The novel compositions of the present invention are prepared from trichloroisocyanuric acid having an available chlorine concentration, for example, in the range of from about 80 to about 91.5 percent. Another required ingredient of the novel composition is an alkaline earth metal compound used as a solubility promoting additive. Suitable alkaline earth metal compounds include MgCO3, Mg(OH)2, MgO, CaO, CaCO3, Ca(OH)2 and mixtures thereof, with the magnesium compounds being preferred. These compounds, when blended with trichloroisocyanuric acid, form a mixture which readily reacts in the presence of moisture so it is necessary that the composition be substantially anhydrous, that is, it should have a moisture content of less than about 0.2 percent by weight and preferably less than about 0.1 percent. To maintain the blended mix in such a condition, it should be packaged in air tight, humectantly sealed containers to prevent atmospheric moisture from coming in contact with the product.
Suitable particle sizes for the trichloroisocyanuric acid and the alkaline earth metal compound employed to make the novel compositions of the present invention include those in the range of from about 40 to about 150 microns, and preferably from about 50 to about 100 microns. Such a size range insures good mixing in conventional blending equipment. The final product can be produced in several ways. In one embodiment, small quantities of material can be produced by tabletting the blended mix and grinding the tablets to produce a screened product having the desired size range. Essentially 100 percent recovery can be obtained by regrinding oversize material and retabletting undersize material. In a second embodiment, commercially available compaction granulation equipment can be satisfactorily used for large quantities.
The novel compositions of the present invention are granular homogeneous particles having a screen size between about 10 and about 100 mesh, and preferably between about 20 to about 50 mesh.
When produced as hereinabove described, the compositions of trichloroisocyanuric acid and alkaline earth metal compound of this invention have a molar ratio of the alkaline earth metal compound to trichloroisocyanuric acid of from about 0.3:1 to about 3:1 and have an available chlorine concentration in the range of about 40 to about 80 percent by weight.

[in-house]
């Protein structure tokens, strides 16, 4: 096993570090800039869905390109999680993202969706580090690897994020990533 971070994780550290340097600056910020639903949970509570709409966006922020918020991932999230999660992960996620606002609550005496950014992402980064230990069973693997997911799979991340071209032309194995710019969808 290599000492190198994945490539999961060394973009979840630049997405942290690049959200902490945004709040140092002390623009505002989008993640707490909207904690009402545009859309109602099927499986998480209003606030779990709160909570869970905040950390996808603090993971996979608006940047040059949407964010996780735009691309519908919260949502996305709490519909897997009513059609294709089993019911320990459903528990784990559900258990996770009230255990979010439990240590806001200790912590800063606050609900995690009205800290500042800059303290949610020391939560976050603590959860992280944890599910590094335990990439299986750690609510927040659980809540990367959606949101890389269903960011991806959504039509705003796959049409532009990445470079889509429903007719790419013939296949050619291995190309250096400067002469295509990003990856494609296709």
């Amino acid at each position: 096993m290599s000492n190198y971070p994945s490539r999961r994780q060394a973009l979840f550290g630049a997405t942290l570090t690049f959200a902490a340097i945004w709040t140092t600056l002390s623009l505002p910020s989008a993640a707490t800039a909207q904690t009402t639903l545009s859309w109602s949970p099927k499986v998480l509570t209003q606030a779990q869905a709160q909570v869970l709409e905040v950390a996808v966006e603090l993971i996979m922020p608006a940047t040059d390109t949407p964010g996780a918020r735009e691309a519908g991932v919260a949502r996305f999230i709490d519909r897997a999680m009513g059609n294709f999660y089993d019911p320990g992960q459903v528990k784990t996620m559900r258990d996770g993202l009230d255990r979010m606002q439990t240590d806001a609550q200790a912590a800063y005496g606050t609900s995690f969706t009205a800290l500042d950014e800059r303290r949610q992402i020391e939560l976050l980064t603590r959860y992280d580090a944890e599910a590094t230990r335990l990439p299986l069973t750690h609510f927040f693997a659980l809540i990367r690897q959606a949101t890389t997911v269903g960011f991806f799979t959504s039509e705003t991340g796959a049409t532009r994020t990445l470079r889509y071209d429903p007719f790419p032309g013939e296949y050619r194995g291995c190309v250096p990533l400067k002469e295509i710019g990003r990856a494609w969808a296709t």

When the homogeneous granular particles produced as hereinabove described are added to a water body such as that found in a swimming pool, commode or dishwasher, a reaction between the trichloroisocyanuric acid and the alkaline earth metal compound takes place which is believed to be generally expressed by the following equations in which magnesium carbonate is the alkaline earth metal compound:
2Cl.sub.3 C.sub.3 N.sub.3 O.sub.3 +MgCO.sub.3 +H.sub.2 O→Mg(Cl.sub.2 C.sub.3 N.sub.3 O.sub.3).sub.2 +2HOCl+CO.sub.2
That is, magnesium dichloroisocyanurate and hypochlorous acid are produced in situ. With additional MgCO3, the reaction continues as follows:
MgCO.sub.3 +2HOCl→Mg(OCl).sub.2 +H.sub.2 O+CO.sub.2
The reaction takes place rapidly and the magnesium dichloroisocyanurate and hypochlorous acid (or the magnesium salt thereof) formed readily release their available chlorine contents to the surrounding aqueous medium.
The addition of a sufficient proportion of the novel granular composition to impure water rapidly effects sanitation thereof due to the release of available chlorine to the water. The amount added will depend on the end use envisaged. For example, in swimming pools, "sufficient" is defined as having available chlorine in an amount equal to between about 1 and about 1.5 ppm in the water. The response to water is essentially immediate and requires no special features such as protective barriers to be effective. Further, when a carbonate of an alkaline earth metal is used, carbon dioxide gas is released during the reaction. This effervesence continues until the reaction is complete. This visual confirmation of sanitizing action is not provided by other prior art compositions since the solubility rates of these compositions are considerably lower and significant amounts of effervescence do not occur.
The novel composition of the present invention may contain small quantities, for example, from about 1 to about 10 percent by weight of additional ingredients such as algaecides, which are commonly employed in the treatment of water bodies. Suitable algaecides which can be incorporated in the compositions include, for example, quaternary ammonium compounds, bis(ethylamino-)chloro-s-triazine, halogenated quinones, sodium chlorate, polyoxyethylene-dimethyliminoethylenedimethyliminoethylene dichloride, copper sulfate and copper chelates with ethylene diamine tetraacetic acid (EDTA), triethanolamine (TEA), gluconic acid, or citric acid. These additives are generally present in small amounts which are insufficient to reduce significantly the available chlorine concentration of the compositions. Further, as the novel composition of the present invention are substantially anhydrous and non-hygroscopic, they are compatible with additives such as those cited above with a minimal risk of a chemical interaction.